ST. LOUIS -- When asked about tensions spilling out onto the field, Albert Pujols called the animosity of this Brewers-Cardinals rivalry a media creation. When asked if his guys could maintain their composure in this series, Tony La Russa asserted that baseball would be the first and only focus. And when asked for comments on pointed Zack Greinke remarks against him, Chris Carpenter turned the other way.

The Cards -- the "old school," far-less-abrasive ones in this National League Championship Series -- have put together an epic six weeks by muting the outside world and rising above the noise.

Now -- at least temporarily -- they've risen above Milwaukee.

The Redbirds trailed the Brewers in the division every single day after July 26, and at one point, they were so far back that Nyjer Morgan felt the urge to disgrace them via Twitter. Now look at St. Louis: Thanks to yet another early outburst, a bend-but-don't-break effort by Carpenter, more greatness from Pujols and perfect bullpen usage by La Russa, the Cardinals pulled off a 4-3 victory on their home turf Wednesday night, giving them a 2-1 NLCS advantage.

In baseball history, teams with a 2-1 lead in a best-of-seven series are a combined 87-38 (including 16-5 in the NLCS). A lot is left in this series, of course -- and you'd be foolish to even begin to count out these scrappy Brewers -- but the Cards are now a whole lot more likely to make it to the World Series than they are not to.

Imagine that.

The team that looked dead in September, then done after three first-round games is now two wins away from the pennant. They got there with a lot of heart, a little arrogance and boatloads of perseverance.

And they surely didn't do so by buying into any hype.

"That's what it's all about -- baseball," catcher Yadier Molina said. "We don't look at anything else; just try to win the game."

"Everybody has their own way of playing and approaching the game," shortstop Rafael Furcal said. "We just focus on what we have to do."

The Brewers are a fun, unabashed, somewhat-controversial bunch; it's part of what makes them great. They like to yell, make "Beast Mode" signs on the basepaths and try to poke at you a little bit.

But for the last two months, the Cardinals have been far too distracted with other manners to focus on the petty -- like stringing some wins together, digging out of a huge hole, relying on a miracle to make the playoffs and figuring out a way to beat the world-beating Phillies. You tend to not worry about your shoes being untied while hanging off the edge of a cliff.

"We had our backs up against the wall for a month and a half, and we don't have time for that kind of stuff, you know?" bench player extraordinaire Allen Craig said. "You have to focus on the game, and I think the whole thing is a little overblown. We just focus on the field and what's going on in the clubhouse. That's it."

At last, the Cards actually have some sort of lead.

They were 10 1/2 back with 31 to play, were three back with five regular-season games left and were facing two elimination games against baseball's best team in the NL Division Series.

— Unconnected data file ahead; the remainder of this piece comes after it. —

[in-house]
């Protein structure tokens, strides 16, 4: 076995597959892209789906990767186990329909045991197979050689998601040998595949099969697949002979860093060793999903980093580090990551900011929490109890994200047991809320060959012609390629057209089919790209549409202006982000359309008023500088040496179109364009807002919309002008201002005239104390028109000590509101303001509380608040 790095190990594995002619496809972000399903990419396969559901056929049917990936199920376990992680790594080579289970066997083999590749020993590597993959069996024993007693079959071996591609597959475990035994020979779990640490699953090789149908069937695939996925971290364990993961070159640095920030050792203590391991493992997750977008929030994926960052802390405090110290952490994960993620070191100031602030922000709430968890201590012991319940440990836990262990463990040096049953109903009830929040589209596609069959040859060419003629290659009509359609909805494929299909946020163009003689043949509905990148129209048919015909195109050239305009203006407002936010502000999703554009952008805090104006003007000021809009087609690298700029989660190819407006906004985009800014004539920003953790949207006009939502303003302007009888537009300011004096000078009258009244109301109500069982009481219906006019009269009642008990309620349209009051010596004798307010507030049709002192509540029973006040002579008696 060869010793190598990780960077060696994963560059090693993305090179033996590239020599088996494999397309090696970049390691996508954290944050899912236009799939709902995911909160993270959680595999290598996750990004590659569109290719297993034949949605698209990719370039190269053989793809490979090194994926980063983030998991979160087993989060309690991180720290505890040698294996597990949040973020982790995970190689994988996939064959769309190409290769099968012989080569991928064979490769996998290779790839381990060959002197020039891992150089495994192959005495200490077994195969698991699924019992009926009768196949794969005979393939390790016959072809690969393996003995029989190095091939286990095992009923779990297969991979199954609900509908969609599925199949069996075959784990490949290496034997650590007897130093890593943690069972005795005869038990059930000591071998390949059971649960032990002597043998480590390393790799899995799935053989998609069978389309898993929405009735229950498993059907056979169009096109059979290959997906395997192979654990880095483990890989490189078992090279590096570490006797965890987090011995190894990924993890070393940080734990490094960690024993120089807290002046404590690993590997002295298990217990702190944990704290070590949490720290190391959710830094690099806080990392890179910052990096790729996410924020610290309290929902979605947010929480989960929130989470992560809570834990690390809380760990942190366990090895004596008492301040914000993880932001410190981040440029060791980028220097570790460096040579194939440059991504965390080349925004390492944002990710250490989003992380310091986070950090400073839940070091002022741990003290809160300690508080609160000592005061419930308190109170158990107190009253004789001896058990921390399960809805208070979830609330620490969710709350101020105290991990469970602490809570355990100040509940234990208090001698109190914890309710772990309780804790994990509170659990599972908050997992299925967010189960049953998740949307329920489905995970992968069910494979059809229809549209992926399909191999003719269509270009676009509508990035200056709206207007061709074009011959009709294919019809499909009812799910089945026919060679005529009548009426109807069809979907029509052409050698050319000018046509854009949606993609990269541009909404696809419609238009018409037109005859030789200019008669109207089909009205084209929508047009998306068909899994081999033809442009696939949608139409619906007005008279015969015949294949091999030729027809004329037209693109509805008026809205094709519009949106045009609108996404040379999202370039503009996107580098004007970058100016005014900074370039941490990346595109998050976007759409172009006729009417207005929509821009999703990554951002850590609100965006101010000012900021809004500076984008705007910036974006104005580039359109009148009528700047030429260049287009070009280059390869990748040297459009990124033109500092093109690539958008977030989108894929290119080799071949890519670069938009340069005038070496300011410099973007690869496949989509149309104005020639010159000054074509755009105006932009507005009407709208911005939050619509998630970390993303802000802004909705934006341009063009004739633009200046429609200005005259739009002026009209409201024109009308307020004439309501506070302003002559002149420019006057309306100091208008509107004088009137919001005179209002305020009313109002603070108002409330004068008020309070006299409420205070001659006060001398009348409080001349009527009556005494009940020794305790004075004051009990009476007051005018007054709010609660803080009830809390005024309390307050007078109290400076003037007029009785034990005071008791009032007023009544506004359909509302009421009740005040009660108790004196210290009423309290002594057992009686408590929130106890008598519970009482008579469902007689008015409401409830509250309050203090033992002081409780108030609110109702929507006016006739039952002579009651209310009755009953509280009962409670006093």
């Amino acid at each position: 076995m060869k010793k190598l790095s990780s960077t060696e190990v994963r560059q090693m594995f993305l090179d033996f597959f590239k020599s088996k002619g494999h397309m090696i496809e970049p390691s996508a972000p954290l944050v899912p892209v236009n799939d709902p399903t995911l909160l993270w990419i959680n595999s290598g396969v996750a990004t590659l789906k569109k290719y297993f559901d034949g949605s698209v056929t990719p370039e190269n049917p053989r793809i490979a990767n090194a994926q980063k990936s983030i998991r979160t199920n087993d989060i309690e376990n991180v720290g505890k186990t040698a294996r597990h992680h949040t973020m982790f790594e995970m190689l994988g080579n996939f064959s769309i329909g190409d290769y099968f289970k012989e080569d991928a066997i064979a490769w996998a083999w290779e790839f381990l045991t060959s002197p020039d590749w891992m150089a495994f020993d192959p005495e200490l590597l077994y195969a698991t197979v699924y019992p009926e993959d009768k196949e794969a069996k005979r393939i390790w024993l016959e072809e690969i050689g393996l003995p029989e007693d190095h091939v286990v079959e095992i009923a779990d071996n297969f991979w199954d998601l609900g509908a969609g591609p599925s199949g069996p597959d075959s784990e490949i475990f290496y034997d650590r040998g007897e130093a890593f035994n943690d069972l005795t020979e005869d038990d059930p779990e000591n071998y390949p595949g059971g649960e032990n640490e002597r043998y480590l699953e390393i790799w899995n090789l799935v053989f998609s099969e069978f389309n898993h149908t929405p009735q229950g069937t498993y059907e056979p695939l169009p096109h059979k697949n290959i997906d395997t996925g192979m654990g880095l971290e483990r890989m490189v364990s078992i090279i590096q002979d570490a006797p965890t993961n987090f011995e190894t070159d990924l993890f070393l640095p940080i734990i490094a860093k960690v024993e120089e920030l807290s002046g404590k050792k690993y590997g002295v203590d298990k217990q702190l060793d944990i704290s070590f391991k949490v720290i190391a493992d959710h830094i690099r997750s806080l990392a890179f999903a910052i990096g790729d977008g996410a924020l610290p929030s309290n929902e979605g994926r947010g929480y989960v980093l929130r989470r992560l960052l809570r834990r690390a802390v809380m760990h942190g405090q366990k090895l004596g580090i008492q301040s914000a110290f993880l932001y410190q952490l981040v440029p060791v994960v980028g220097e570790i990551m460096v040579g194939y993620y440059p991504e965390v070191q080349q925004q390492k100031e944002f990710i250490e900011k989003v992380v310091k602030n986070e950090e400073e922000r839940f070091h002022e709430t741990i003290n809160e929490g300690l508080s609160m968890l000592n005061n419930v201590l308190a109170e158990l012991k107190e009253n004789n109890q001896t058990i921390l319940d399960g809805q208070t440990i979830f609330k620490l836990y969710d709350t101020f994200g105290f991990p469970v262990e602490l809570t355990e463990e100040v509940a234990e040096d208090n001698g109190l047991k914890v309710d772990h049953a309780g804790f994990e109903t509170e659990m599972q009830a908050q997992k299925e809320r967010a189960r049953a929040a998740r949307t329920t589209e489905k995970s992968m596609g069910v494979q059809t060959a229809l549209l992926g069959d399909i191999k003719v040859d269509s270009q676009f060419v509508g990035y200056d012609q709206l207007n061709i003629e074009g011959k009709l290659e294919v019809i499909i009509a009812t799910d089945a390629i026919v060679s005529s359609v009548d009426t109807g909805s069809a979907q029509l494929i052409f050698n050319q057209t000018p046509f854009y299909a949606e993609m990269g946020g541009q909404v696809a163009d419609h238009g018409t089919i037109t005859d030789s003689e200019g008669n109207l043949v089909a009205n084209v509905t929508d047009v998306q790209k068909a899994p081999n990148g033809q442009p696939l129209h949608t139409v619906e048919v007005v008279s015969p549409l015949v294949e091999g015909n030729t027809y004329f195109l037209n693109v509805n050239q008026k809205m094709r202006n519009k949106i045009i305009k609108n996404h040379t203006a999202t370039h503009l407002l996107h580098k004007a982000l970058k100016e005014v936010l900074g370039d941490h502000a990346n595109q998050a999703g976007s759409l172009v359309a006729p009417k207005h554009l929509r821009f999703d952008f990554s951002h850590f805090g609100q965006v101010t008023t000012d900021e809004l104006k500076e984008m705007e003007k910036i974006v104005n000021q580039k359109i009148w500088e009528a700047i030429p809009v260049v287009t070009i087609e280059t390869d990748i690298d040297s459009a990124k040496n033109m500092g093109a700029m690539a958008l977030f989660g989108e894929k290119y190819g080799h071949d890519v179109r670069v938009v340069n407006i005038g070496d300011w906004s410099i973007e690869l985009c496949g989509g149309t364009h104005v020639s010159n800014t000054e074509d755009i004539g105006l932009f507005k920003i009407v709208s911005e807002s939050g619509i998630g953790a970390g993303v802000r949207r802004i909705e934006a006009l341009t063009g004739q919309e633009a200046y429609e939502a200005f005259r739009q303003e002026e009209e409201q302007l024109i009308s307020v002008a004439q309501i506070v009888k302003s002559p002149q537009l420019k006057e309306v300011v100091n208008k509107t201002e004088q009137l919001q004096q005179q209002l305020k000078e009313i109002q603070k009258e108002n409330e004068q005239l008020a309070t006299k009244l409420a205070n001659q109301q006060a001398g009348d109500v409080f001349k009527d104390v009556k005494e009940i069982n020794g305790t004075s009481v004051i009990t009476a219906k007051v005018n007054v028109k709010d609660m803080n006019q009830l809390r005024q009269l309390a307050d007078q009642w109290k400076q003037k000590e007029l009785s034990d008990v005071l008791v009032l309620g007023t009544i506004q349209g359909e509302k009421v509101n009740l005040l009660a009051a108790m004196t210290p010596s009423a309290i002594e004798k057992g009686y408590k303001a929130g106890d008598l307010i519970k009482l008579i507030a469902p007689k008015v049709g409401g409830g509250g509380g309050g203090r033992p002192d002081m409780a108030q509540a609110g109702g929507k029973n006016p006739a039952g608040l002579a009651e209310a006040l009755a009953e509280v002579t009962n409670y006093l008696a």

On Thursday night, they'll enter Game 4 with something they haven't felt in a long, long time: Odds in their favor.

"We are really not going to stop and think about it, because there's so much yet to do," La Russa said. "If you stop and think, you may get distracted and you start walking around and digging yourself, and we don't want to do that."

The road the Redbirds took to get to this point was unforeseen and improbable. But take a look up and down this roster, and you realize they're simply good enough to be here. They have a dangerous middle of the order, a solid rotation led by a legit ace and a vastly improved bullpen.

With Pujols scorching hot (6-for-7 with five extra-base hits and six RBIs in the past two games) and closer Jason Motte on fire (6 1/3 shutout innings, six strikeouts and no walks through the first two rounds), the Cardinals look more like a team that cruised to the playoffs.

"It's not like, 'Oh my gosh, I can't believe the poor little Cardinals are in the NLCS making some noise,'" right fielder Lance Berkman said. "That having been said, we're a long way from anywhere where we want to be. But the fact that we're here, to me, is not surprising."

What was surprising on this night was that St. Louis didn't end up with a blowout.

They came out of the gate as recent history would suggest -- scoring early for the fifth straight game and dominating Yovani Gallardo. The Brewers' ace came in hot, but the Cardinals had scored 16 runs in their last 15 2/3 innings against him. In Game 3, they continued that trend by having seven of their first eight batters reach -- three via doubles -- and taking a 4-0 lead by the time the second inning started.

With Carpenter coming off a mesmerizing shutout in the NLDS clincher, you had a feeling the Redbirds were running away with it. Then Carpenter struggled, then he battled through it by leaving after five with the 4-3 lead. Then came that bullpen.

Fernando Salas -- zeros.

Lance Lynn -- zeros.

Marc Rzepczynski -- zeros.

Motte -- zeros.

A sellout crowd of 43,584 -- nuts.

The Cardinals -- tunnel vision.

"We are not concerned about what people think and where we're at," Carpenter said. "We are here playing as hard as we can, just as we have for the last two months."